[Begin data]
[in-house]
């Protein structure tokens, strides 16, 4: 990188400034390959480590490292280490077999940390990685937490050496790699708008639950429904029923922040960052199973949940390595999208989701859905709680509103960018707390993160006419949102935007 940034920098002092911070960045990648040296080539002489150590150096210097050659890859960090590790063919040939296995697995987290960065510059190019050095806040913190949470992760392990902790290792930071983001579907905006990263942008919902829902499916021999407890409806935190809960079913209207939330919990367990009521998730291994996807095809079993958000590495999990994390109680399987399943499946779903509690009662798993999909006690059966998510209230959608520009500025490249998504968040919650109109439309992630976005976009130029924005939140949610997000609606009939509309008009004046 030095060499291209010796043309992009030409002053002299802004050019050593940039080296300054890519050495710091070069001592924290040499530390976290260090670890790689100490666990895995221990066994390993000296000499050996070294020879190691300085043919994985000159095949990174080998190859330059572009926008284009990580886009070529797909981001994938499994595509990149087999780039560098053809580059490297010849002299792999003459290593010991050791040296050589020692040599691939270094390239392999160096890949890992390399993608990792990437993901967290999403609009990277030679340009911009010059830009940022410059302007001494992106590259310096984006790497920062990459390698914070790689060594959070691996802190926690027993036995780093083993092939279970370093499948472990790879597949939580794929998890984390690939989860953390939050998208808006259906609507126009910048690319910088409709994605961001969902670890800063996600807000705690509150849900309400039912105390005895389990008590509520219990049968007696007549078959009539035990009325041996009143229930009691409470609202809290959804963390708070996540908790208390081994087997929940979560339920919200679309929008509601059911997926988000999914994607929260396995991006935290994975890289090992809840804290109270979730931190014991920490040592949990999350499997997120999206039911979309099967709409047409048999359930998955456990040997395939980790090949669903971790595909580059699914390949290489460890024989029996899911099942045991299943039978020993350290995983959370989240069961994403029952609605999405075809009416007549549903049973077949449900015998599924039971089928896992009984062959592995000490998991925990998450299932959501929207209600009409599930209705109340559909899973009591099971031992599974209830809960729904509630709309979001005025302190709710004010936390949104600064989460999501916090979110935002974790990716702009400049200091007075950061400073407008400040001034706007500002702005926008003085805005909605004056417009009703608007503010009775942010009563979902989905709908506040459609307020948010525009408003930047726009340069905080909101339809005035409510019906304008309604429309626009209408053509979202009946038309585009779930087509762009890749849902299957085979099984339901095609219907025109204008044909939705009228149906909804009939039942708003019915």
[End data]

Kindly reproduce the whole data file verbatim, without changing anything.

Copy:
[in-house]
């Protein structure tokens, strides 16, 4: 990188400034390959480590490292280490077999940390990685937490050496790699708008639950429904029923922040960052199973949940390595999208989701859905709680509103960018707390993160006419949102935007 940034920098002092911070960045990648040296080539002489150590150096210097050659890859960090590790063919040939296995697995987290960065510059190019050095806040913190949470992760392990902790290792930071983001579907905006990263942008919902829902499916021999407890409806935190809960079913209207939330919990367990009521998730291994996807095809079993958000590495999990994390109680399987399943499946779903509690009662798993999909006690059966998510209230959608520009500025490249998504968040919650109109439309992630976005976009130029924005939140949610997000609606009939509309008009004046 030095060499291209010796043309992009030409002053002299802004050019050593940039080296300054890519050495710091070069001592924290040499530390976290260090670890790689100490666990895995221990066994390993000296000499050996070294020879190691300085043919994985000159095949990174080998190859330059572009926008284009990580886009070529797909981001994938499994595509990149087999780039560098053809580059490297010849002299792999003459290593010991050791040296050589020692040599691939270094390239392999160096890949890992390399993608990792990437993901967290999403609009990277030679340009911009010059830009940022410059302007001494992106590259310096984006790497920062990459390698914070790689060594959070691996802190926690027993036995780093083993092939279970370093499948472990790879597949939580794929998890984390690939989860953390939050998208808006259906609507126009910048690319910088409709994605961001969902670890800063996600807000705690509150849900309400039912105390005895389990008590509520219990049968007696007549078959009539035990009325041996009143229930009691409470609202809290959804963390708070996540908790208390081994087997929940979560339920919200679309929008509601059911997926988000999914994607929260396995991006935290994975890289090992809840804290109270979730931190014991920490040592949990999350499997997120999206039911979309099967709409047409048999359930998955456990040997395939980790090949669903971790595909580059699914390949290489460890024989029996899911099942045991299943039978020993350290995983959370989240069961994403029952609605999405075809009416007549549903049973077949449900015998599924039971089928896992009984062959592995000490998991925990998450299932959501929207209600009409599930209705109340559909899973009591099971031992599974209830809960729904509630709309979001005025302190709710004010936390949104600064989460999501916090979110935002974790990716702009400049200091007075950061400073407008400040001034706007500002702005926008003085805005909605004056417009009703608007503010009775942010009563979902989905709908506040459609307020948010525009408003930047726009340069905080909101339809005035409510019906304008309604429309626009209408053509979202009946038309585009779930087509762009890749849902299957085979099984339901095609219907025109204008044909939705009228149906909804009939039942708003019915």